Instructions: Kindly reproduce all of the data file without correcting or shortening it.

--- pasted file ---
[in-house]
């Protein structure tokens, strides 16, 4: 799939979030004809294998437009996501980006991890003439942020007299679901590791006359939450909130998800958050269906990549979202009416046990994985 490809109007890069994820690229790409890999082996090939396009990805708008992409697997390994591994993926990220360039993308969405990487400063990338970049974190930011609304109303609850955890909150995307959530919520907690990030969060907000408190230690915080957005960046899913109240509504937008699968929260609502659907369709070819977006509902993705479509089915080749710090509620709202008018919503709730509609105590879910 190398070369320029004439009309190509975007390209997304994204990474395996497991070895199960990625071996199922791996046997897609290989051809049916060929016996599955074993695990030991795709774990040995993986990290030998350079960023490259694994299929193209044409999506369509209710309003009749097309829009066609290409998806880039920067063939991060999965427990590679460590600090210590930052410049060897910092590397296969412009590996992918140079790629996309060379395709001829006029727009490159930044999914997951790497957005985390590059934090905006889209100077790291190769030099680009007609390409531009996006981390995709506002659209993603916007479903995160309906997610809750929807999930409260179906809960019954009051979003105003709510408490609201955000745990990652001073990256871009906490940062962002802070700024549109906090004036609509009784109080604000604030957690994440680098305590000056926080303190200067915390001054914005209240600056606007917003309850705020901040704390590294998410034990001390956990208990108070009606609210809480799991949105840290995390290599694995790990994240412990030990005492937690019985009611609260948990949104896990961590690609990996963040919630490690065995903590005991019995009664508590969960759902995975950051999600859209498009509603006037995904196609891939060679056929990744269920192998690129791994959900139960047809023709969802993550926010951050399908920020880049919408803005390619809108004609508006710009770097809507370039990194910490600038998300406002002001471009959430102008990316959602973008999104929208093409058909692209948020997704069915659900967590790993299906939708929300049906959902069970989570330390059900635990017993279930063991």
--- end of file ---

[in-house]
């Protein structure tokens, strides 16, 4: 799939979030004809294998437009996501980006991890003439942020007299679901590791006359939450909130998800958050269906990549979202009416046990994985 490809109007890069994820690229790409890999082996090939396009990805708008992409697997390994591994993926990220360039993308969405990487400063990338970049974190930011609304109303609850955890909150995307959530919520907690990030969060907000408190230690915080957005960046899913109240509504937008699968929260609502659907369709070819977006509902993705479509089915080749710090509620709202008018919503709730509609105590879910 190398070369320029004439009309190509975007390209997304994204990474395996497991070895199960990625071996199922791996046997897609290989051809049916060929016996599955074993695990030991795709774990040995993986990290030998350079960023490259694994299929193209044409999506369509209710309003009749097309829009066609290409998806880039920067063939991060999965427990590679460590600090210590930052410049060897910092590397296969412009590996992918140079790629996309060379395709001829006029727009490159930044999914997951790497957005985390590059934090905006889209100077790291190769030099680009007609390409531009996006981390995709506002659209993603916007479903995160309906997610809750929807999930409260179906809960019954009051979003105003709510408490609201955000745990990652001073990256871009906490940062962002802070700024549109906090004036609509009784109080604000604030957690994440680098305590000056926080303190200067915390001054914005209240600056606007917003309850705020901040704390590294998410034990001390956990208990108070009606609210809480799991949105840290995390290599694995790990994240412990030990005492937690019985009611609260948990949104896990961590690609990996963040919630490690065995903590005991019995009664508590969960759902995975950051999600859209498009509603006037995904196609891939060679056929990744269920192998690129791994959900139960047809023709969802993550926010951050399908920020880049919408803005390619809108004609508006710009770097809507370039990194910490600038998300406002002001471009959430102008990316959602973008999104929208093409058909692209948020997704069915659900967590790993299906939708929300049906959902069970989570330390059900635990017993279930063991």